Yahoo unveils new live video and texting app

29 Jul 2015 | Author: | No comments yet »

Yahoo Livetext offers texting with video…without sound.

Yahoo Livetext allows users to connect by streaming video one-on-one like Apple’s FaceTime or Facebook’s Video Chat. New Yorlk (CNNMoney) — Yahoo has taken all of the viral features of the most popular messaging apps and combined it into one monster of a service called Livetext. But instead of using audio, the app has a text feature that appears on top of the live video. “While texting is quick and easy, you often miss the meaning of a message, have to explain your reaction (‘LOL’), or wait hours before getting a response,” Arjun Sethi, Yahoo’s senior director for product management, wrote in a blog post Wednesday. “And to actually talk on the phone, you not only have to be available, but you also have to be in a place where you can chat.” “We see video as a way to make your conversations more authentic, and we see text as a way to connect that’s quick and non-intrusive,” Sethi wrote.

At the time, Yahoo declined to comment, except to say that it’s “always experimenting with new product experiences.” The company demonstrated the app at a press event in New York City today. It’s a risky bet and Yahoo is targeting young users who may want to talk to a friend during boring dinner parties with a little more interaction than just text. Earlier this month, the company introduced Yahoo Sports Daily Fantasy, a betting service available on mobile devices that signaled Yahoo’s entrance into the $2.6-billion online sports gambling business. Then they started texting too — the content was similar to many other text conversations, with random comments, questions and emojis, but superimposed on a video.

Asked about its similarity to video streaming apps, Periscope and Meerkat, Adam Cahan, Yahoo’s senior vice president for video, design and emerging products, said Livetext was different because it was built for one-to-one interaction rather than one-to-many. Livetext displays text messages and emojis on the video screen like Twitter’s Periscope, doesn’t save or archive chats and media files like Snapchat, and organizes contact lists and friend requests like Snapchat too. Once you’re connected, one of you can ask to start a Livetext session, then the video starts once the other user joins. (If your friend wants to Livetext and you’re not available to join till later, you’ll get each other’s text messages but no video.) Livetext sessions are currently one-on-one, and while Sethi said he’s not ruling out the possibility of adding group sessions in the future, it doesn’t like that’s a priority. It will become available to download for free on Thursday for iOS and Android, in the U.S., U.K, Canada, Ireland, Germany, France, Hong Kong and Taiwan. He added that even though that there’s no time limit on the conversations, yahoo found that among early users, there’s a tendency towards “high burst, high frequency, shorter conversations.” Asked whether Yahoo sees this as a competitor to Snapchat, he said, “I don’t think so,” because “people use lots of communication tools.” If anything, he said this could take the place of regular texting.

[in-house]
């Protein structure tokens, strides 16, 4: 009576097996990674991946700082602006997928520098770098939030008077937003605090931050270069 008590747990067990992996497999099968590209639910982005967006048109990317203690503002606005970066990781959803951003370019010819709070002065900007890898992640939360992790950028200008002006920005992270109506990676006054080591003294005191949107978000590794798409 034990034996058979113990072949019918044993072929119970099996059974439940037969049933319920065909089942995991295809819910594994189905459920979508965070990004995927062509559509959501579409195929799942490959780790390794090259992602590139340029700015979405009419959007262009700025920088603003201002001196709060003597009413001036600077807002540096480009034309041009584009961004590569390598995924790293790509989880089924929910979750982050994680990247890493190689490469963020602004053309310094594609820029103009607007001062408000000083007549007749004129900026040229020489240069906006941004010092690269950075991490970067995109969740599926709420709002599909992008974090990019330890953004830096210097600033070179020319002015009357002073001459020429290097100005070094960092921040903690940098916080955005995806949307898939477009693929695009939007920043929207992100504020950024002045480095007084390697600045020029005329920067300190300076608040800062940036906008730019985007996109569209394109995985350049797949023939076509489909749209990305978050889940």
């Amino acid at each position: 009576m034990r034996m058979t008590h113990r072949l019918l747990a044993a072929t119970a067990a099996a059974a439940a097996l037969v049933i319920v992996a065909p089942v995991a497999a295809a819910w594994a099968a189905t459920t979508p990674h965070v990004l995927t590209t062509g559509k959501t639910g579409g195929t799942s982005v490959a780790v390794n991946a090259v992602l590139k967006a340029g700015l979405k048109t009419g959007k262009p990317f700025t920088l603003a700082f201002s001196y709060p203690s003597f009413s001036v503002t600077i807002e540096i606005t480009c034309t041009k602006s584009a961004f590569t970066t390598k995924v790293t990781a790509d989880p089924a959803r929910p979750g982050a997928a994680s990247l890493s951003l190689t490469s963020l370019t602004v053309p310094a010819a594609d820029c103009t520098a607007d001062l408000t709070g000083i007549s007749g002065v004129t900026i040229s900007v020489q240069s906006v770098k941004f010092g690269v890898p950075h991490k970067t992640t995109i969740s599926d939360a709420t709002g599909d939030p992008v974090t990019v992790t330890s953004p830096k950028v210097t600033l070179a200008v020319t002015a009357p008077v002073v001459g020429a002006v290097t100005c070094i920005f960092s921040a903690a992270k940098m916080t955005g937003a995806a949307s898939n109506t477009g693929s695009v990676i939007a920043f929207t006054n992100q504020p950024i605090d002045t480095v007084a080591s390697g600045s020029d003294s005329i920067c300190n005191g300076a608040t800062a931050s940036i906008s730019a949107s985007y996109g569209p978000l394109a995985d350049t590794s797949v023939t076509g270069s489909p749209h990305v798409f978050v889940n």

As for making money, Cahan said, “Once you get to scale, there are opportunities to monetize” — Yahoo plans to focusing on the opportunities that are “native” to the platform. He said “everything’s been built from scratch,” without using any MessageMe technology, but this is what his team wanted to work on: “We didn’t want to create a derivative product. … We wanted to create a brand new way of communicating.” The beauty of Livetext’s vow of silence, Cahan continues, is that it means you can open the app anywhere: in a concert, in class, in a meeting. “I don’t care if I’m anywhere, because you get that sense of it’s just an instantaneous experience.” So much of the app’s development, he says, was in making everything fast and simple enough that you didn’t have time to worry about how you looked or where you were. When Yahoo was looking into building another messenger app, they decided to try and split the difference between appointment messaging, like phone calls and video chats, and totally asynchronous things like texting.

The Livetext team, led by Arjun Sethi, a product manager who came to Yahoo when it acquired MessageMe in 2014, has been testing the app constantly—first in private user tests, and most recently, publicly in Hong Kong. Sethi says it always goes the same way: “There’s an immediate reaction to it, which is, ‘This is weird.’” That was certainly my own initial reaction. I feel the need to say bye in every message, and laugh uproariously at everyone’s jokes because just typing LOL won’t do me any good when my friends can see I didn’t actually LOL. That having someone else around actually made everything go quicker, because thumbs-up emojis could be replaced by actual thumbs actually up, and conversations can be shorter and more because I don’t have to type “…” or “haha.” I can just make faces.

Younger users tend to pick it up even faster, he says. “They felt it was easier, faster, and they were able to connect in ways they just couldn’t before… It ended up being so frequent and so fast, they saw their friends for two minutes, [or] 20 seconds.” Livetext isn’t a would-be Facebook Messenger/Hangouts/Whatsapp/Kik/Line killer.

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